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John Pilger 3 June 2006

Posted by TwentyTwoYards in Helping the oppressor and the oppressed..., The 'Zionist Entity'.
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There is an interesting introduction to John Pilger's latest book, Freedom Next Time, in the Guardian today. For those who don't know this man, here is Mark Curtis' two-line intro:

John Pilger is a very unusual journalist. He writes about people on the receiving end of grisly western policies – whether bombs or economic "advice" – and then exposes the motivations of those who are responsible. One might think Pilger is just doing his job. In fact, it is an indictment of western journalism that this way of working is rather unusual and Pilger unique.

Indeed. Not many mainstream Western journalists print books with accounts such as the one from Liana Badr; she was the director of the Palestinian Cultural Centre, and was interviewed by Pilger just after it had been "hideously destroyed by Israeli soldiers". In her words:

"We have been raped; and all the while, the perpetrators are crying that they are the victims, demanding the world's sorrow and perpetual silence about us while their powerful army demolishes our culture, our lives"

Read the whole thing.. at the very least, you will find out who the Chagossians are – and don't ever say that this blog is unafraid to explore new and exotic geographies :-)

And while you are at it, also check out Pilger's website – its cool too. For an Aussie, he is remarkably level-headed, and even clear-headed ;-)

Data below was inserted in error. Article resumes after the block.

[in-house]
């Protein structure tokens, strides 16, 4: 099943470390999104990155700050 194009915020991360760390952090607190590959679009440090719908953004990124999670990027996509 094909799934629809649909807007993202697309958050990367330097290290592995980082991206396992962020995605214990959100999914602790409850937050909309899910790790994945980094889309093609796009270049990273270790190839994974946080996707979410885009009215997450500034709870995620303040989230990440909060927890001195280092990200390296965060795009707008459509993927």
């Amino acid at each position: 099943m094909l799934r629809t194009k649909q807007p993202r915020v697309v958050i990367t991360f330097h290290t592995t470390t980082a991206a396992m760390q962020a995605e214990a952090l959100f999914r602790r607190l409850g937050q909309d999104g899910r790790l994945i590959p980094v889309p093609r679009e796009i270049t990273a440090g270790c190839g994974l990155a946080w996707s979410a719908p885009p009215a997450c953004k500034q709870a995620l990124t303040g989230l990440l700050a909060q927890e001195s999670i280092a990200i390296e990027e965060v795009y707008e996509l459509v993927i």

The world’s most savage war 30 May 2006

Posted by TwentyTwoYards in Helping the oppressor and the oppressed....
2 comments

A few weeks ago, I read Johann Hari's deeply troubling account of his trip to the Congo – it is moving, shocking, and to be honest, does not make for pleasant reading. However, read it we must – and then ponder upon man's oppression and his sheer callous disregard for other men. A conflict where 4 million people have died since 1998, many in truly horrific manner, and yet we know so litle of it. Some excerpts follow…

This is the story of the deadliest war since Adolf Hitler’s armies marched across Europe. It is a war that has not ended. But is also the story of a trail of blood that leads directly to you: to your remote control, to your mobile phone, to your laptop and to your diamond necklace.

I think Hari does overplay "our" culpability for this oppression; most people, if given a choice between a cheap mobile phone that is cheap because someone was killed for it, and a slightly more expensive model that is not thus tainted, would go for the latter. Or am I too optimistic about human nature? The following would suggest that I am. Warning – graphic, and very shocking…

He [Dr Mukwege] describes the cases that made him go public in a fast get-it-over-with voice. One morning he was brought a raped three year-old by her broken father. “Everything had been shot away. There was nothing I could do for her,” he says. “The father started smashing his own head against the wall, screaming that he had not been able to protect his baby daughter. We heard later he committed suicide.” That same day, he saw a seventy-two year old who had been raped in front of her sons-in-law, the relations considered sacred in Congolese culture. She said, “Don’t cure me. Don’t feed me. I can never go back and look my sons-in-law in the face.”

And there are many other similar stories in the article. I find it shocking that a truly savage, barbaric and devastating war, in fact, series of wars, have destroyed a country that is one-fourth the size of the US, and we have barely heard about it. Blacks killing other blacks is just not a story, is it? Now, if that had been Arabs killing blacks, or even the myth of Arabs killing blacks, we would heard about it morning, noon and night.